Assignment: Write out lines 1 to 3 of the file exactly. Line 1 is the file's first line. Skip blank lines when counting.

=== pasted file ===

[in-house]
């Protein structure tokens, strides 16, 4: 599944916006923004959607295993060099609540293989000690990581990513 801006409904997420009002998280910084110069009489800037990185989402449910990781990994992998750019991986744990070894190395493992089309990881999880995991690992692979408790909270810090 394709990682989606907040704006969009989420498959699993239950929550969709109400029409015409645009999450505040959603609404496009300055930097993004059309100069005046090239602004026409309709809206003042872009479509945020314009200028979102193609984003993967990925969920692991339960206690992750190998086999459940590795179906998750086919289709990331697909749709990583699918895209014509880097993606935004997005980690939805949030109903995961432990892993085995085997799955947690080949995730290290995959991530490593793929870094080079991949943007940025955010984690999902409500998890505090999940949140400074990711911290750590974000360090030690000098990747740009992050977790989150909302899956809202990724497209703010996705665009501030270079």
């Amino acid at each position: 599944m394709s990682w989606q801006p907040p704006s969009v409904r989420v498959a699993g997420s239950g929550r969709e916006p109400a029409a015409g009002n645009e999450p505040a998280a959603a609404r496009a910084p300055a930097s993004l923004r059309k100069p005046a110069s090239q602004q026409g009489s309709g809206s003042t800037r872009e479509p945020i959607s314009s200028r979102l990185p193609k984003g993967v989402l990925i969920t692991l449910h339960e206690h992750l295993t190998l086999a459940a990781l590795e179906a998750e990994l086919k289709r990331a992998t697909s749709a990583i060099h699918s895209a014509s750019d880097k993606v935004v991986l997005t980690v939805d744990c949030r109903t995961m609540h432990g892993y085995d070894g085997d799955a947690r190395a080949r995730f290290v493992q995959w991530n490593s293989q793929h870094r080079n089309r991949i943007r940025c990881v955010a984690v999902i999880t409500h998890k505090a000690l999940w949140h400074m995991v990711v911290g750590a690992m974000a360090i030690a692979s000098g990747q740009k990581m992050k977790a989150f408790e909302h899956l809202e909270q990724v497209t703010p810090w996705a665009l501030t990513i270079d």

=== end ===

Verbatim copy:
[in-house]
């Protein structure tokens, strides 16, 4: 599944916006923004959607295993060099609540293989000690990581990513 801006409904997420009002998280910084110069009489800037990185989402449910990781990994992998750019991986744990070894190395493992089309990881999880995991690992692979408790909270810090 394709990682989606907040704006969009989420498959699993239950929550969709109400029409015409645009999450505040959603609404496009300055930097993004059309100069005046090239602004026409309709809206003042872009479509945020314009200028979102193609984003993967990925969920692991339960206690992750190998086999459940590795179906998750086919289709990331697909749709990583699918895209014509880097993606935004997005980690939805949030109903995961432990892993085995085997799955947690080949995730290290995959991530490593793929870094080079991949943007940025955010984690999902409500998890505090999940949140400074990711911290750590974000360090030690000098990747740009992050977790989150909302899956809202990724497209703010996705665009501030270079």
């Amino acid at each position: 599944m394709s990682w989606q801006p907040p704006s969009v409904r989420v498959a699993g997420s239950g929550r969709e916006p109400a029409a015409g009002n645009e999450p505040a998280a959603a609404r496009a910084p300055a930097s993004l923004r059309k100069p005046a110069s090239q602004q026409g009489s309709g809206s003042t800037r872009e479509p945020i959607s314009s200028r979102l990185p193609k984003g993967v989402l990925i969920t692991l449910h339960e206690h992750l295993t190998l086999a459940a990781l590795e179906a998750e990994l086919k289709r990331a992998t697909s749709a990583i060099h699918s895209a014509s750019d880097k993606v935004v991986l997005t980690v939805d744990c949030r109903t995961m609540h432990g892993y085995d070894g085997d799955a947690r190395a080949r995730f290290v493992q995959w991530n490593s293989q793929h870094r080079n089309r991949i943007r940025c990881v955010a984690v999902i999880t409500h998890k505090a000690l999940w949140h400074m995991v990711v911290g750590a690992m974000a360090i030690a692979s000098g990747q740009k990581m992050k977790a989150f408790e909302h899956l809202e909270q990724v497209t703010p810090w996705a665009l501030t990513i270079d």